Subject(s)
COVID-19/epidemiology , Dengue/epidemiology , Disease Outbreaks , SARS-CoV-2/isolation & purification , Adult , Aged , COVID-19/complications , COVID-19/diagnosis , COVID-19/therapy , COVID-19 Nucleic Acid Testing , Dengue/complications , Dengue/diagnosis , Dengue/drug therapy , Dengue Virus/immunology , Dengue Virus/isolation & purification , Diagnosis, Differential , Female , Humans , Immunoglobulin M/blood , Male , Middle Aged , Oropharynx/virology , RNA, Viral/isolation & purification , SARS-CoV-2/genetics , Singapore/epidemiology , Tertiary Care Centers , Triage/standards
19.
SSRN; 2020.
Preprint | SSRN | ID: ppcovidwho-657

ABSTRACT

Background: Since the outbreak of Coronavirus Disease 2019 (COVID-19) in Singapore in January 2020, our maternity centre at Singapore General Hospital has devis

20.
Preprint in English | medRxiv | ID: ppmedrxiv-20186494

ABSTRACT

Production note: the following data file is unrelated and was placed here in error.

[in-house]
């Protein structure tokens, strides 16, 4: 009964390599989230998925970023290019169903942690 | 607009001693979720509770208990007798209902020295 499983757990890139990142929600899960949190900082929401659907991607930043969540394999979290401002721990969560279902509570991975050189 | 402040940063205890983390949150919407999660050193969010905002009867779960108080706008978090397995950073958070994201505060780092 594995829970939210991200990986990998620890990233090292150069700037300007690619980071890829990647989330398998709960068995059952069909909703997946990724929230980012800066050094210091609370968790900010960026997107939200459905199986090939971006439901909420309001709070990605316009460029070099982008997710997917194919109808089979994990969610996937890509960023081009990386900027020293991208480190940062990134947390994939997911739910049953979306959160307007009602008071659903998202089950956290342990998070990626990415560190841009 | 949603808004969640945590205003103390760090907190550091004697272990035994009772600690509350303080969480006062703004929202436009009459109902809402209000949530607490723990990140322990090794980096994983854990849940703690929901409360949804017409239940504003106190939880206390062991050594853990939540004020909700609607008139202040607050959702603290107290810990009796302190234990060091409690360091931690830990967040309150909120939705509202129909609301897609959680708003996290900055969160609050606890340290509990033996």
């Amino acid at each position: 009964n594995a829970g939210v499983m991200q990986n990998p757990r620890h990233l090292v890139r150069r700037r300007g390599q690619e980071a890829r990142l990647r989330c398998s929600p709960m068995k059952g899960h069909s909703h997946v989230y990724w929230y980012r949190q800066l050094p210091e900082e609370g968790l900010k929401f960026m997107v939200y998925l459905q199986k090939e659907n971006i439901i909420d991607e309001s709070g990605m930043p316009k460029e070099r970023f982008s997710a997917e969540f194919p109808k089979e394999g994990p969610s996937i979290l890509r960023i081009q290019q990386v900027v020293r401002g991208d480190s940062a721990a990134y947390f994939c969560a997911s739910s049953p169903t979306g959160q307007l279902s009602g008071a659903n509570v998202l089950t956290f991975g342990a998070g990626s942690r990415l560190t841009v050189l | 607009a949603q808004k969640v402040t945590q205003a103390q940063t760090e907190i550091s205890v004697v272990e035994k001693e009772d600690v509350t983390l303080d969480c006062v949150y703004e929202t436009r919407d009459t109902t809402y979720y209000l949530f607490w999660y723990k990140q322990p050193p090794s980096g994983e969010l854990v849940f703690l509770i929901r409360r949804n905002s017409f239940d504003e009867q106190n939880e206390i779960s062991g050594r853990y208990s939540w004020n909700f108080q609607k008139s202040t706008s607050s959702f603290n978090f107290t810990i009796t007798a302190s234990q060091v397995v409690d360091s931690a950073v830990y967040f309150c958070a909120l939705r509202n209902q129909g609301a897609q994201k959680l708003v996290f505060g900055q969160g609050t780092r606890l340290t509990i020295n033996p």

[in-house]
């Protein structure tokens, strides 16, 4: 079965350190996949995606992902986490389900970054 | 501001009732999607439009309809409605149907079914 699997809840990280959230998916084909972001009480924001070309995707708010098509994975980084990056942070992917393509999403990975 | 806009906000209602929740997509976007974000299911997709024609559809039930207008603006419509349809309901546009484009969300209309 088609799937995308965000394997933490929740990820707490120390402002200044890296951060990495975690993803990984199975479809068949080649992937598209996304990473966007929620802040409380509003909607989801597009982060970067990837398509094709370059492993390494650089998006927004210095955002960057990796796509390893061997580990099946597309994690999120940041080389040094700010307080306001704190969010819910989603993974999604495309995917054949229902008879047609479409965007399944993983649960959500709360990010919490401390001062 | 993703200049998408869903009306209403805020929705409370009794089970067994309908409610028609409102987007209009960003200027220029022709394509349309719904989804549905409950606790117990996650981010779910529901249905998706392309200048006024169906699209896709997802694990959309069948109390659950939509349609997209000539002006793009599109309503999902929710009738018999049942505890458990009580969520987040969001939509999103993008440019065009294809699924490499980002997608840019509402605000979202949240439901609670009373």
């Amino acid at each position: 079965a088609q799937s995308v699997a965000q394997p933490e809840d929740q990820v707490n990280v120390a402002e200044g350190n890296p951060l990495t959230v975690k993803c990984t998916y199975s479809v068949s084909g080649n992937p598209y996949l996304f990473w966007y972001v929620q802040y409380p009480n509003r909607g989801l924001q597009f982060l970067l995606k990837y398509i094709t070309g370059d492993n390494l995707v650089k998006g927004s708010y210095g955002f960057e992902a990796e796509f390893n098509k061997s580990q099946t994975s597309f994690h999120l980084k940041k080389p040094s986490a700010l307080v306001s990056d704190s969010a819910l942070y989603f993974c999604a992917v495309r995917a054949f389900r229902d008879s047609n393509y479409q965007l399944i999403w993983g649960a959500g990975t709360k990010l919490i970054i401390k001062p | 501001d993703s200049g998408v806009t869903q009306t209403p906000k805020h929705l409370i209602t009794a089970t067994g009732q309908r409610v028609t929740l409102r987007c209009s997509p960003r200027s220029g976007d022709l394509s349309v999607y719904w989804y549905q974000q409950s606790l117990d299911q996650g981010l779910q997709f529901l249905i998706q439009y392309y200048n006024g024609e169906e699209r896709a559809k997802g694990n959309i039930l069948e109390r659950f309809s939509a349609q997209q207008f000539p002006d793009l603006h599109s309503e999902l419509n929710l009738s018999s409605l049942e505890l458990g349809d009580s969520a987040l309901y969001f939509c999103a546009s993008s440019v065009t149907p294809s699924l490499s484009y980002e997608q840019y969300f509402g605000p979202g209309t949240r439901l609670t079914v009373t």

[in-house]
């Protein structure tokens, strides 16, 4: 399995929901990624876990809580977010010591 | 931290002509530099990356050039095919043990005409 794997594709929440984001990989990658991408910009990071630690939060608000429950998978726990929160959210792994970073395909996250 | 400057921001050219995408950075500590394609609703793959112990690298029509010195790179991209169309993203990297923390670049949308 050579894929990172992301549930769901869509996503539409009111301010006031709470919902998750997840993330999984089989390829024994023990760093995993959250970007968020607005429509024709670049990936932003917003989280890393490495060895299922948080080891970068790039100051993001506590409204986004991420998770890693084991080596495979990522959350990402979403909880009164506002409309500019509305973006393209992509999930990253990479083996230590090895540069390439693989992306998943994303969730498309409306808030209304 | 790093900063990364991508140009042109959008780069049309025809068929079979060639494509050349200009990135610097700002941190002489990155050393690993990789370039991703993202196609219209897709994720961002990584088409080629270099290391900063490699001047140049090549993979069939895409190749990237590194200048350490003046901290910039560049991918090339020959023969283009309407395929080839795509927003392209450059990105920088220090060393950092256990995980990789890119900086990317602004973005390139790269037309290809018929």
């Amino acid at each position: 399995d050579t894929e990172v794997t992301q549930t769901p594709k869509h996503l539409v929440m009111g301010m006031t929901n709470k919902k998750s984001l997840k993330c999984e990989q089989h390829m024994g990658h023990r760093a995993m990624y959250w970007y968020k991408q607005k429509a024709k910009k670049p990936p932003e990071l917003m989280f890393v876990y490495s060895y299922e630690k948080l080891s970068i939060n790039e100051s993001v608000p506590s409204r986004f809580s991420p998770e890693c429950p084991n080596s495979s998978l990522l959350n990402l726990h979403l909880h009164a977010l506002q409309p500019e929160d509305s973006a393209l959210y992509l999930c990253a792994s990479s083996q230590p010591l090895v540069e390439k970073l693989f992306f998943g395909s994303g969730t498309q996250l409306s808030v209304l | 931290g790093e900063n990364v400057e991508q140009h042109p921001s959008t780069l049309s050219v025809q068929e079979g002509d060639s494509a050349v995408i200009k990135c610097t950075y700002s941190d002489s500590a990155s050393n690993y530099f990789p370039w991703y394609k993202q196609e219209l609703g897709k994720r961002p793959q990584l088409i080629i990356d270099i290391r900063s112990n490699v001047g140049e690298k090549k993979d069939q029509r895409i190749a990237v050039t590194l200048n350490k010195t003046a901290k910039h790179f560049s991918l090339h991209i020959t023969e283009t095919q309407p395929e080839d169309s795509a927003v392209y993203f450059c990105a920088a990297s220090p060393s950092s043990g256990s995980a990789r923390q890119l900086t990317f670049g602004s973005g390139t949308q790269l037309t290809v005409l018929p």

The presence of high SARS-coronavirus 2 (SARS-CoV-2) titres in saliva may result in transmission of the virus and increase the risk of COVID-19 infection. This is particularly important as significant amounts of aerosols are generated during dental procedures, posing risk to dental care personnel and patients. Thus, reducing the titres of SARS-CoV-2 in the saliva of infected patients could be one of the key approaches to reduce the risk of COVID-19 transmission during dental procedures. In this randomised control trial, the efficacy of three commercial mouth-rinse viz. povidone-iodine (PI), chlorhexidine gluconate (CHX) and cetylpyridinium chloride (CPC), in reducing the salivary SARS-CoV-2 viral load in COVID-19 positive patients were compared with water. A total of 36 COVID-19 positive patients were recruited, of which 16 patients were randomly assigned to four groups-- PI group (n=4), CHX group (n=6), CPC group (n=4) and water as control group (n=2). Saliva samples were collected from all patients at baseline and at 5 min, 3 h and 6 h post-application of mouth-rinses/water. The samples were subjected to SARS-CoV-2 RT-PCR analysis. The fold change of Ct values were significantly increased in CPC group at 5 minutes and 6 h time points (p<0.05), while it showed significant increase at 6 h time point for PI group (p<0.01). Considering Ct values as an indirect method of arbitrarily quantifying the viral load, it can be postulated that CPC mouth-rinse can decrease the salivary SARS-CoV-2 levels within 5 minutes of use, compared to water rinsing. The effect of decreasing salivary load with CPC and PI mouth-rinsing was observed to be sustained at 6 h time point. Within the limitation of the current study, it can be concluded that use of CPC and PI formulated commercial mouth-rinses, with its sustained effect on reducing salivary SARS-CoV-2 level, may be useful as a pre-procedural rinse to help reduce the transmission of COVID-19.